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The Purpose of Lent

LentTomorrow is Lent, an important part of the liturgical year for many Christians, lasting approximately six weeks leading up to Easter Sunday. The traditional purpose of Lent is the preparation of the believer through prayer, repentance, generosity and fasting (or the giving up of certain types of luxuries). You may want to consider committing yourself to this journey as the next step after our own 14 day period of prayer and fasting.

YouVersion has put together a Lent For Everyone Reading Plan. Lent for Everyone is a devotional created and written by N.T. (Tom) Wright. For each day of Lent, there is a reading chosen from the Gospel of Matthew, plus a reflection by Wright. These readings have grown out of a project encouraging Lent reading in Northern England. 

Most people are more likely to follow through on their good intentions when they share the experience with others. As you're reading each day, you might reflect on one or two verses that really speak to you, and share them with your friends on Facebook and Twitter. Also, we improve our chances of finishing what we start when we invite others to hold us accountable. Consider signing up to send reminder emails to yourself and a friend to track your progress through your Reading Plan. Simply sign in at YouVersion.com, go to your Reading Plans, select a plan, select Plan Overview, and then go to the Accountability tab. Just fill in a few simple blanks and you'll have an accountability partner. Of course, you can turn off reminder emails at any time, just as easily.

Why We Need Lent - by Canon J John [Guest Post]

This Wednesday is what is called Ash Wednesday in the church calendar and it marks the start of the forty-day period of Lent that runs up to Easter Day. There is a longstanding tradition and practice that some Christians follow of fasting during Lent. The principle is that during this period you voluntarily deny yourself something such as chocolate or alcohol – or even Facebook or television. It has to be something that you like (there is no merit in giving up something you dislike!) and it has to be something good; after all, if it’s bad you ought to give it up permanently, not just take a break from it. Now this whole idea strikes many people today as bizarre or even medieval.

On reflection, it seems to me that the idea of Lent and fasting has never been more needed. The reason is quite simply this: our modern culture is utterly fixated not simply on having things, but on having them now. The result is any number of messages in advertisements and the media encouraging us not to save, but instead to buy what we want on credit and have it immediately. This obsession with the instantaneous and immediate can be seen in almost every area. We want instant food (long live the microwave), television programmes when we want, instant messaging, real-time meetings (even if they end up being virtual) and instant downloads of music, films or books. We don’t ‘do’ waiting anymore. Whether it’s food, pleasure, sex or possessions, we expect to have them all now.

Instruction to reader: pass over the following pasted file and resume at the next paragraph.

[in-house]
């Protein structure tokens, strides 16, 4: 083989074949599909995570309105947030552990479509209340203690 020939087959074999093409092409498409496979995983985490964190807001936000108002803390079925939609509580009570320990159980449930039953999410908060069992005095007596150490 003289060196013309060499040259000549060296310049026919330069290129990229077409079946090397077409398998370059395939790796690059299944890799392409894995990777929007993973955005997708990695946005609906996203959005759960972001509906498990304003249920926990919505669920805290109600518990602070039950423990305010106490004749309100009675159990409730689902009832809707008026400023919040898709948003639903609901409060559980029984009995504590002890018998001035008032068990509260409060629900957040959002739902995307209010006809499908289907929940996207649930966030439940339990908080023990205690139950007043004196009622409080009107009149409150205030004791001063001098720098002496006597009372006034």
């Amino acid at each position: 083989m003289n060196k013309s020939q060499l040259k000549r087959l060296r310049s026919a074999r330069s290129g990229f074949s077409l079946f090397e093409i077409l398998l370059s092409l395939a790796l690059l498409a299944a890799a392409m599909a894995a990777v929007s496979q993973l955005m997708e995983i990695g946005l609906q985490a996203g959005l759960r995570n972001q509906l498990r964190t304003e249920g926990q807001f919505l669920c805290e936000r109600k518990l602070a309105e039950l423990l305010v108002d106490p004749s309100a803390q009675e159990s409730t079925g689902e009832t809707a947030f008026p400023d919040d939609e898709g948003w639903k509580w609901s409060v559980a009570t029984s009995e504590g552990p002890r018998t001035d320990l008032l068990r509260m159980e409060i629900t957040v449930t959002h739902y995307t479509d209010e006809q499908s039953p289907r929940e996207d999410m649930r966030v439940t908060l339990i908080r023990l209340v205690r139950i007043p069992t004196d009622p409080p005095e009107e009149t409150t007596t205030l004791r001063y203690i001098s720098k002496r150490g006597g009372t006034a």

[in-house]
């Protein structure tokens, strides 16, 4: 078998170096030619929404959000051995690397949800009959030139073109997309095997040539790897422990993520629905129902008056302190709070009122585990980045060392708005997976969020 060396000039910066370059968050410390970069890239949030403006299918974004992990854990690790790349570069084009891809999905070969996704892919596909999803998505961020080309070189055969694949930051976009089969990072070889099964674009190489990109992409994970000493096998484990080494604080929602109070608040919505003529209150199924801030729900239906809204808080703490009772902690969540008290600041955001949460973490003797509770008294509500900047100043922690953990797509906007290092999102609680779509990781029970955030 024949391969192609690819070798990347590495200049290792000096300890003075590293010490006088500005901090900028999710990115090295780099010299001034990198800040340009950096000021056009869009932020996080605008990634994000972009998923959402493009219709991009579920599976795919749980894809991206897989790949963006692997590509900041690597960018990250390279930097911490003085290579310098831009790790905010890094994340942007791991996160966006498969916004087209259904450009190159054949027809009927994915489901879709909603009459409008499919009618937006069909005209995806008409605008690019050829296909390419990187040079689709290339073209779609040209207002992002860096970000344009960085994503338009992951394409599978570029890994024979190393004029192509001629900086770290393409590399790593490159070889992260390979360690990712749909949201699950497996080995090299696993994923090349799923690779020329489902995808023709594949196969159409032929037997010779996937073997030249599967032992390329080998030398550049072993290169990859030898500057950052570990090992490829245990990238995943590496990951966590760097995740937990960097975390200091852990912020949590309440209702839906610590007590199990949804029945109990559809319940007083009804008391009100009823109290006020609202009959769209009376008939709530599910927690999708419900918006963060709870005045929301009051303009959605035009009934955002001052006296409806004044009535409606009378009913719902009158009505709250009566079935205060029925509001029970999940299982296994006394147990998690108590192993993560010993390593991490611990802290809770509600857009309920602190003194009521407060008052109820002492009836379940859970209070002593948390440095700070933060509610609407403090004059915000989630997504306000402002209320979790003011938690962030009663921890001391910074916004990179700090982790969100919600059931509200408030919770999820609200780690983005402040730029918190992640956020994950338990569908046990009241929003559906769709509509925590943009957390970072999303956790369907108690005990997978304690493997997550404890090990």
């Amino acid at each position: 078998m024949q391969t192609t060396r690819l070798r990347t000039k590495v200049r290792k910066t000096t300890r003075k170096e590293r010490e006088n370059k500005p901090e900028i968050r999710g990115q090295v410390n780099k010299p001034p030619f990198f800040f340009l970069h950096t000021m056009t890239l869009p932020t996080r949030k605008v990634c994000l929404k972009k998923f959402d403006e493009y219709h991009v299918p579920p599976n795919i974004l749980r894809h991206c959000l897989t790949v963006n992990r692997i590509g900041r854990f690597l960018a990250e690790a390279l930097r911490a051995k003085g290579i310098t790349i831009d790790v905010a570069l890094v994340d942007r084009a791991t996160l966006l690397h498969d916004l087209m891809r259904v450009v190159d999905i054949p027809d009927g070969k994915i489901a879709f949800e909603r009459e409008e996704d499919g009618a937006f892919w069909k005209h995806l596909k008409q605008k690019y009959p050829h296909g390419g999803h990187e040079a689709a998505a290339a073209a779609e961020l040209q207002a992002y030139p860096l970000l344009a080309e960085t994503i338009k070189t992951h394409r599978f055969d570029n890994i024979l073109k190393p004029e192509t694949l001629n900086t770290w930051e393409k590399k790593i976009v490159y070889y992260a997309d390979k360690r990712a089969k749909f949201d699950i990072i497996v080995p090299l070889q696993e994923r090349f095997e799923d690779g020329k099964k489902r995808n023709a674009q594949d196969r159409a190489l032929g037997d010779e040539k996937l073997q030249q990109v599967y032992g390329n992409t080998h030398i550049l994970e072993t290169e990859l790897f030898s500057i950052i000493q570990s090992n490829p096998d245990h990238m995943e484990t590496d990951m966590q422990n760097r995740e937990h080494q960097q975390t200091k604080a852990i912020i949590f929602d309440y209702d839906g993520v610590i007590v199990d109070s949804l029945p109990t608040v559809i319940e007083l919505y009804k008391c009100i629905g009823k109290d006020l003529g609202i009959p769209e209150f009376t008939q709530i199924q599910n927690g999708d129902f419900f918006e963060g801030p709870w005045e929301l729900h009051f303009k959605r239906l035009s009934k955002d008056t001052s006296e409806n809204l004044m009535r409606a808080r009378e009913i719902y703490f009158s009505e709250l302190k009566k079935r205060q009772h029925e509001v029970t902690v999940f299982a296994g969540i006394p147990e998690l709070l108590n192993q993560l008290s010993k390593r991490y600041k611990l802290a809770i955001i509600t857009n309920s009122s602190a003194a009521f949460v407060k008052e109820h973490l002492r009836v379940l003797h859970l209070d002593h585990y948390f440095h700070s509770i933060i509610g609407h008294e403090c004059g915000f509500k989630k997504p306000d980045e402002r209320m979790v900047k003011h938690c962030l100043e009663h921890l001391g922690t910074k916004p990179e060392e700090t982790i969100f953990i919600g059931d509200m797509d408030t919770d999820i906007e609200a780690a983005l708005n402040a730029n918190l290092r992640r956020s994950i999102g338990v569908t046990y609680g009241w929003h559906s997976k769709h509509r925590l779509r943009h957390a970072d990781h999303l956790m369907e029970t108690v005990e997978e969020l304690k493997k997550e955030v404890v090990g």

Yet there is something very dangerous about this demand for ‘instant gratification’ and it’s not just Christians who say so. The reality is that all good things (and food, pleasure, sex or possessions are exactly that) are truly at their best only when they are taken at the right time. Deliberately delaying a pleasure (and that’s what fasting in Lent is all about) is actually a wise thing. The ability to postpone our gratification may actually be critical to making us fulfilled human beings. After all, if you want your pleasures now, you are really going to struggle with things like learning to play the piano or acquiring a foreign language where it may be months before you can tap out that tune (which I discovered!) or engage in a meaningful conversation on holiday.

To decide to postpone a pleasure may even have been fundamental in making the human race what we are. Some people point out that the greatest breakthrough in history was when people realised that instead of eating grains of wheat or rice it was a far smarter thing to plant them and wait a few months until the crops sprang up. That discovery of cultivation allowed settlements, farms and ultimately civilisation to flourish. The ability to postpone taking something good and desirable is something that has continued to play an important part in culture. The Industrial Revolution came about because people (mainly Christians) decided that rather than spending their money on instant pleasure they would invest it in industries for long-term gain.

It’s not just history that teaches us about the disadvantages of instant gratification; there is also some hard psychological evidence on the subject. The ‘Stanford Marshmallow Experiment’ (you can Google the phrase for the details) is fascinating. In summary, what happened was this. In the early 1970s a group of four-year-old children took part in a psychological study. Each child was given one marshmallow and promised that, if they could wait twenty minutes before eating it, they would be given a second one. Some children could wait the twenty minutes and others couldn’t. Records were kept and sixteen years later the university researchers revisited the children and found that those who had been able to delay eating were scoring significantly higher in academic tests. The ability to say ‘no, not now’ seems to be vital to both civilisation and education.

With this in mind you can see where Lent fits in. By helping us learn to say ‘no, not now’ it teaches us self-control and an expectation and an anticipation of what God may reveal to us; Lent isn’t just a human exercise but a sacred discipline. Agapé, Revd. Canon J.John